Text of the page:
You’ll find something from every genre in this collection of fall YA paperbacks, so prepare to be swept away in a good book.

‘Permanent Record’ Captures the Confusing Moments between Adolescence and Adulthood – NPR

…Mary H.K. Choi is quietly defining new-adult literature with her modern explorations of how relationships help young people figure out who they really are.

The Korean-American Kids in These Books Bust Stereotypes – New York Times

Fast-forward to 2019 — with its bulgogi tacos, K-pop, snail slime masks and Sandra Oh memes — and Koreans are the new purveyors of cool. Korean-Americans are making a mark on American culture, and the Y.A. universe is no exception.

You’re Not Alone: Mental Health Nonfiction Picks for Teens – The Hub

As mental health struggles get more time in the spotlight, mental health nonfiction books have been cropping up aimed a variety of demographics. In fact, many options are now available just for teens. This list looks at great resources for those who are struggling with mental health issues or want to help someone that is.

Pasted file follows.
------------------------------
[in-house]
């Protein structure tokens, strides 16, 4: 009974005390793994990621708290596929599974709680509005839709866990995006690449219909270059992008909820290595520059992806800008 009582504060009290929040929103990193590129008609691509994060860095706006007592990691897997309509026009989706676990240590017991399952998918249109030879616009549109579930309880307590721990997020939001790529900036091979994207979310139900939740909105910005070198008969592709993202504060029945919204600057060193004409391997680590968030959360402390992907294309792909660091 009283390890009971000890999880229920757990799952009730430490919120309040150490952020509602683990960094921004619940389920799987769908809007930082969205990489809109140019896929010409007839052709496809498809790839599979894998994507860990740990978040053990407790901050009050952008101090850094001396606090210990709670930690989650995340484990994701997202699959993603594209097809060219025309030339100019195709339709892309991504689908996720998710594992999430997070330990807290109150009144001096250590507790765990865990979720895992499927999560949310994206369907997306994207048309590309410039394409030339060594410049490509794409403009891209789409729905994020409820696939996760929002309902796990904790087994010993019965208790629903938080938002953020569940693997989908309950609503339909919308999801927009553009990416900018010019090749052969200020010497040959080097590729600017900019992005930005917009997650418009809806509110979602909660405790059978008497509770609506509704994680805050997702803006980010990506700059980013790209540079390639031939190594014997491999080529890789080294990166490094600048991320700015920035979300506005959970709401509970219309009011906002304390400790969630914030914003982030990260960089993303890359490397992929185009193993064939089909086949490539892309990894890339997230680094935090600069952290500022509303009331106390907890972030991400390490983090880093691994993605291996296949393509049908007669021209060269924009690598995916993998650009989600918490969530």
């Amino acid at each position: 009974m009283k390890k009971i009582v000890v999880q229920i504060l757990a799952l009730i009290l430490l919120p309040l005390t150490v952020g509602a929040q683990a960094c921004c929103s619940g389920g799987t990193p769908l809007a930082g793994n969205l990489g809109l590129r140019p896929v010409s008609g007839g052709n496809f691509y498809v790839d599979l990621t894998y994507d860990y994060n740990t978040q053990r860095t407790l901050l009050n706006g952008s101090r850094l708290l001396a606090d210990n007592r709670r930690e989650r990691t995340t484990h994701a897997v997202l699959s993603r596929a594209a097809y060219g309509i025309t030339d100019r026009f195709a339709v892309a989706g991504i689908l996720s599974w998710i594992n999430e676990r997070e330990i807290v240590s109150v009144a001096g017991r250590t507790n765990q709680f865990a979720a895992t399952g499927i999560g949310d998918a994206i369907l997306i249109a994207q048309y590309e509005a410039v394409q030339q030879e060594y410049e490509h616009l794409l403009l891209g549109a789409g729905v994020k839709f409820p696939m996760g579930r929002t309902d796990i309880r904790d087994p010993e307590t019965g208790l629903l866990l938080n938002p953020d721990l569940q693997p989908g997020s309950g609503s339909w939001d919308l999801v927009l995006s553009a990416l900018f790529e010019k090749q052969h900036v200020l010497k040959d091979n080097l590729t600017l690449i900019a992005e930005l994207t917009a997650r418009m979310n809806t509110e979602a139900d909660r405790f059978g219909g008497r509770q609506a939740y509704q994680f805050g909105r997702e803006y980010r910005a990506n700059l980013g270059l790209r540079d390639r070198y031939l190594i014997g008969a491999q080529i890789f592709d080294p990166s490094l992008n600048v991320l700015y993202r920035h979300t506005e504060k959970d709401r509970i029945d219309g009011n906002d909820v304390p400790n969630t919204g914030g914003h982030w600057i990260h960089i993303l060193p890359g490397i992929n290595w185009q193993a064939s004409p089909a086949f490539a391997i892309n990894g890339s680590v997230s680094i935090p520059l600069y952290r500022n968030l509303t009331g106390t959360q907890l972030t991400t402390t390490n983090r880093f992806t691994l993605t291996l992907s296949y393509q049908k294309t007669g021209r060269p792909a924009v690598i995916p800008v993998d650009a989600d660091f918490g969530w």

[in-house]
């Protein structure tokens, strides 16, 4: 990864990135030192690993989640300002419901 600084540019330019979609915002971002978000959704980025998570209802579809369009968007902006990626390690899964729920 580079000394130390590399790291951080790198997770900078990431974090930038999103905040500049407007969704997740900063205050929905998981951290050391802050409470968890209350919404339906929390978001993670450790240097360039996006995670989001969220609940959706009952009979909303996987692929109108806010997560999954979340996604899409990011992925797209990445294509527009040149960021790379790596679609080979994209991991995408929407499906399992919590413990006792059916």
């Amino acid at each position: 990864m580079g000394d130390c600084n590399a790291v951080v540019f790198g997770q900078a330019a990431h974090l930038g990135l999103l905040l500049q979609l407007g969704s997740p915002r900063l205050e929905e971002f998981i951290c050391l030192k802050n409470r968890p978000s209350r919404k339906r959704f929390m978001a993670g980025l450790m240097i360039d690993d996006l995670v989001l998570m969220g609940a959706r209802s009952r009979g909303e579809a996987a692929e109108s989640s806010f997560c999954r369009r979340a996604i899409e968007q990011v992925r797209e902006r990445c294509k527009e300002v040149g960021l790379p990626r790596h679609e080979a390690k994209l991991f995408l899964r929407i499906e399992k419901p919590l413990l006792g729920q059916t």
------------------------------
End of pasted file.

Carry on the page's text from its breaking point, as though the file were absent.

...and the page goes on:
Review: Finding Grandma’s Memories by Jiyeon Pak

Finding Grandma's Memories by Jiyeon Pak

Finding Grandma’s Memories by Jiyeon Pak (9780525581086)

Told from the point of view of the young granddaughter, this picture book explores the issue of having a loved one who is experiencing memory loss. The little girl loves having tea with her grandmother. She gets to pick a teacup from her grandma’s “treasure shelf” and then they share berry tea and cupcakes together as they tell one another about their day. But Grandma is starting to get confused. She has called the little girl by the wrong name, put her teacups on the bookshelf, and forgot to turn off the water. The next time the little girl visited, she and her grandmother looked at old photographs together. Then she had an idea to label things to help her grandmother remember too. Now she is also ready to share their stories with her grandmother if she has problems remembering.

Pak clearly shows the two generation connecting in this story of family love. The story transforms from the grandmother taking such good care of her granddaughter into needing more help to keep things straight. Nicely, there is no sense of panic in this book, just a steady sense of change and need for care. The use of small helpful ideas to implement also returns some ability to help to the young child in the story. The illustrations are bright and friendly, filled with smiles and connections to one another even as things grow more difficult.

An empowering story for young children about memory loss and helping a loved one. Appropriate for ages 3-5.

Reviewed from e-galley provided by Alfred A. Knopf.